Fortunately, the Coronavirus Aid, Relief, and Economic Security Act, allows for mortgage forbearance, which if you’re financially compromised because of COVID-19, you can temporarily suspend payments. Also, the Federal Housing Finance Agency is allowing mortgage servicers to permit homeowners to delay payments if the notes are backed federally or by a Government Sponsored Enterprise, which includes Fannie Mae or Freddie Mac, FHA, VA or USDA. If you don’t know who services your loan, you can check Mortgage Electronic Registration Systems. If your mortgage isn’t federally backed, ask your lender about your options. If you need more help, contact a Housing and Urban Development approved housing counselor or local legal aid organizations.

Rent

The good news here! The CARES Act also includes a 120-day moratorium on evictions if you rent from a landlord who has a federally backed mortgage. If your landlord doesn’t fall into this category, contact them immediately. If you have any assets to sell, that’s an option. Hop on eBay or Craig’s List. If you have a 401(k), the IRS allows you to make an early hardship withdrawal. When all else fails, contact Just Shelter, an organization that advocates for affordable housing.

Student Loans

More good news! The Department of Education is granting students a payment waiver for at least 60 days with zero percent interest. But you have to do some legwork; it’s not automatic. Call your loan servicers to make sure your loan is eligible. This exception doesn’t apply to private student loans. However, Sallie Mae, one large private lender, said it’s offering suspension of payment for up to three months. Get in touch as soon as possible with whoever holds your loan to start the conversation.

Utility Bills

Some utility providers are refraining from cutting off services for nonpayment, which is a relief. Also, quite a few Internet companies like AT&T and Charter Communications have agreed not to end service for residential or small-business customers who can’t pay their bills. To find out the details and policies from your providers, check their website or call.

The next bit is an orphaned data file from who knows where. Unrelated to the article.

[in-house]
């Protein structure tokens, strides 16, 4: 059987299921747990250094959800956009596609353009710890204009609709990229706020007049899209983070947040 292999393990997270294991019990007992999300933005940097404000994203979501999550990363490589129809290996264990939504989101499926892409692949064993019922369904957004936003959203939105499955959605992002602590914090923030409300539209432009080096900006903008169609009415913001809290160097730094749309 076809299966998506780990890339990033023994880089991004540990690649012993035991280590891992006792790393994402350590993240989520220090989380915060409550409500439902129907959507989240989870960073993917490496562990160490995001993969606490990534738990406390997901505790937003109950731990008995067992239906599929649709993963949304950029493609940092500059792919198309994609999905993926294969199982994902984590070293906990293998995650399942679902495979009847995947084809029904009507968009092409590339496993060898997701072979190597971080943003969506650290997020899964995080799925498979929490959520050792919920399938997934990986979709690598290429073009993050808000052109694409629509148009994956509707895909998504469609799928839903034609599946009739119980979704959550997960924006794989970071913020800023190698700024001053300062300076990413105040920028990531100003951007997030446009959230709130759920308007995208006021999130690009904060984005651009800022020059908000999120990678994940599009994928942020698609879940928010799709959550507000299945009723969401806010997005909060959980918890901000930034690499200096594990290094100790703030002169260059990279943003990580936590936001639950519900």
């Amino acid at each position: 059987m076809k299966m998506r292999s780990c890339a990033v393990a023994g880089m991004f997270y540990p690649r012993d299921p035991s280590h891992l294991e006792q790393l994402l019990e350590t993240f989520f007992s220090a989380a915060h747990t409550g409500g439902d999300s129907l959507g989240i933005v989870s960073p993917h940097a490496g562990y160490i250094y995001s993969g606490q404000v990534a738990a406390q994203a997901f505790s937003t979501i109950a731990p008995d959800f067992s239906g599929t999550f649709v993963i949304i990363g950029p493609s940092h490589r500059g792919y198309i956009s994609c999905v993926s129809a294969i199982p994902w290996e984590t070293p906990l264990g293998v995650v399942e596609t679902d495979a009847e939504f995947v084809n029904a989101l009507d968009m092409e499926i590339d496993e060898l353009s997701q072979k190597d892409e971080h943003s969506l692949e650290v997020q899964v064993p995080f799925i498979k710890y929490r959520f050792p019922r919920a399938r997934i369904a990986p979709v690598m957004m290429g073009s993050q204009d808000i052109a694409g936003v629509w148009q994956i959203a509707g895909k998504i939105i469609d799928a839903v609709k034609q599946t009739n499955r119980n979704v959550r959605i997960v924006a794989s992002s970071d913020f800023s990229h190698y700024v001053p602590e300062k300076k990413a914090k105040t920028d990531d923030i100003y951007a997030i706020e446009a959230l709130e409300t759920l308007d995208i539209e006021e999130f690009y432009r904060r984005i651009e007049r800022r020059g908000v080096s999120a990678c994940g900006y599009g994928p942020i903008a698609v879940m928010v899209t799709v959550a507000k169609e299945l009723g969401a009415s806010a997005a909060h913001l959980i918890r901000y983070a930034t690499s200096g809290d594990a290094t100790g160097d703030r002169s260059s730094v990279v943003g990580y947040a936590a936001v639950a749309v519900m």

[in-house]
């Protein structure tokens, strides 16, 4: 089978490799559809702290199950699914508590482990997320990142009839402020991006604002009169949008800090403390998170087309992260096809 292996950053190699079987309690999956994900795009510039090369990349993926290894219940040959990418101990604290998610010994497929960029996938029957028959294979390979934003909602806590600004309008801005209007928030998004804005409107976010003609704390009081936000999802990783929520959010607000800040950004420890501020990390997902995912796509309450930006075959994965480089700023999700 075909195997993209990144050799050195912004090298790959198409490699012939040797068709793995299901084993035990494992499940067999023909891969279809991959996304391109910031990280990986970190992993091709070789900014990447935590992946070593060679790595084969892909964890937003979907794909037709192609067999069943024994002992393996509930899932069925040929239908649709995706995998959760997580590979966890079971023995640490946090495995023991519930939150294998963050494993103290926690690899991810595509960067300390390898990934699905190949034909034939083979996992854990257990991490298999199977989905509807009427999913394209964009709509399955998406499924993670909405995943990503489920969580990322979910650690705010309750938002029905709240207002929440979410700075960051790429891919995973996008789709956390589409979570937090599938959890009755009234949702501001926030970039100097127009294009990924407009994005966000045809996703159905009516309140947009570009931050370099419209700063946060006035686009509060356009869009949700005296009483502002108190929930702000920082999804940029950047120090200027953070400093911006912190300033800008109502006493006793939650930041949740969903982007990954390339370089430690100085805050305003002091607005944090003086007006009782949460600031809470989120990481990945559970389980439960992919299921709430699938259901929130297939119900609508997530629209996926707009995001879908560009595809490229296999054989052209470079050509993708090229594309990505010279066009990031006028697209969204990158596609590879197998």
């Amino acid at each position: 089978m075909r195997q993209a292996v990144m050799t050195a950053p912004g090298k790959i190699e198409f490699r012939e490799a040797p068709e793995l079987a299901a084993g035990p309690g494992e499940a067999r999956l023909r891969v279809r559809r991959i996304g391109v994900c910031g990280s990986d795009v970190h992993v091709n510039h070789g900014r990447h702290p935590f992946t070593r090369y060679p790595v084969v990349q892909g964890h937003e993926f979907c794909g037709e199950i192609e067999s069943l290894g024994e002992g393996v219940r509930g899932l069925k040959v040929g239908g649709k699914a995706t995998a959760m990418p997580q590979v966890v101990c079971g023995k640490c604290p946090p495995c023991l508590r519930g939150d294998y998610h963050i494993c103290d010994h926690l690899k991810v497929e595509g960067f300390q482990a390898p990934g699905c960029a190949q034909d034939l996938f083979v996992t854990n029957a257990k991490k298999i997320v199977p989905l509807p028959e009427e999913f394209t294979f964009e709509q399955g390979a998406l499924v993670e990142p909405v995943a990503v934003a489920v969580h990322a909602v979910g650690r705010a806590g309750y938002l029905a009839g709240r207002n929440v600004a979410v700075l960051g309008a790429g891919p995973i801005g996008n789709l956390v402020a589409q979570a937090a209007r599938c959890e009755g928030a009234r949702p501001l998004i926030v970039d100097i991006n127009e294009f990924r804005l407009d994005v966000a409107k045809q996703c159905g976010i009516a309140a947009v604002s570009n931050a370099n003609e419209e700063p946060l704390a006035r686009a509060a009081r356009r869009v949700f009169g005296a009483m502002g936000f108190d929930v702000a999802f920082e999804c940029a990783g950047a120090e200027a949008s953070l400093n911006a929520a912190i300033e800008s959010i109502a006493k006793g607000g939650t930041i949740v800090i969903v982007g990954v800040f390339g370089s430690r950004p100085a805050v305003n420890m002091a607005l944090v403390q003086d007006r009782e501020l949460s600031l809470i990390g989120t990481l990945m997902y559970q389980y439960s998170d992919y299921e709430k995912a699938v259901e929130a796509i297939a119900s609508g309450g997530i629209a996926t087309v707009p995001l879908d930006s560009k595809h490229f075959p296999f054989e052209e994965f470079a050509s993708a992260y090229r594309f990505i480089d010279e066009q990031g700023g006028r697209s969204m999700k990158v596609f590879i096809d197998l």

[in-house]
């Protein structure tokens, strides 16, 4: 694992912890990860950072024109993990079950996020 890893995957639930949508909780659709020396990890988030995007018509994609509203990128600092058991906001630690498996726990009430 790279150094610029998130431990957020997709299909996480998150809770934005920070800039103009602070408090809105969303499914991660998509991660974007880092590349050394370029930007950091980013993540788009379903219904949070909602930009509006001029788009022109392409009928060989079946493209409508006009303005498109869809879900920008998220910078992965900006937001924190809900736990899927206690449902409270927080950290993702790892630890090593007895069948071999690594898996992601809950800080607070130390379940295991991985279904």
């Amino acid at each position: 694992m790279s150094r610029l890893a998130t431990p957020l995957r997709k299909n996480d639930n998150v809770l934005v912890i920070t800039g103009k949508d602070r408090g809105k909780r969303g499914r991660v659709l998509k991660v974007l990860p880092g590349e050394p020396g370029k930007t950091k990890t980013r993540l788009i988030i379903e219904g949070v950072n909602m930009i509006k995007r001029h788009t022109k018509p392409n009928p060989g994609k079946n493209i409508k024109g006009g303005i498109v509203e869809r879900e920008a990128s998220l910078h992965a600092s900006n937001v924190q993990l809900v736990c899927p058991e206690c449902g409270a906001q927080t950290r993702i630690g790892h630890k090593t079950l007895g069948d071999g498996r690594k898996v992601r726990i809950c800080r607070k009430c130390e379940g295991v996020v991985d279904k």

Credit Cards

Major credit card issuers are offering relief to customers who’ve been affected by COVID-19. American Express, for example, is providing assistance through its financial hardship program. But beware of scammers who send out fake emails from said creditors about the virus; they’re trying to steal your personal and financial information and/or infect your computer with malware. If you have doubts about any communication you receive from your financial institution, email, or call. Don’t take any chances.

Right now, life might feel overwhelming. But know this: we’re all in this together. And the upside is that many companies are stepping up to lend a hand.

Sources

https://www.cnn.com/2020/04/16/success/cant-pay-rent-bills-help-coronavirus/index.html

https://www.nytimes.com/interactive/2020/world/coronavirus-tips-advice.html#money

https://www.consumerfinance.gov/coronavirus/mortgage-and-housing-assistance/mortgage-relief/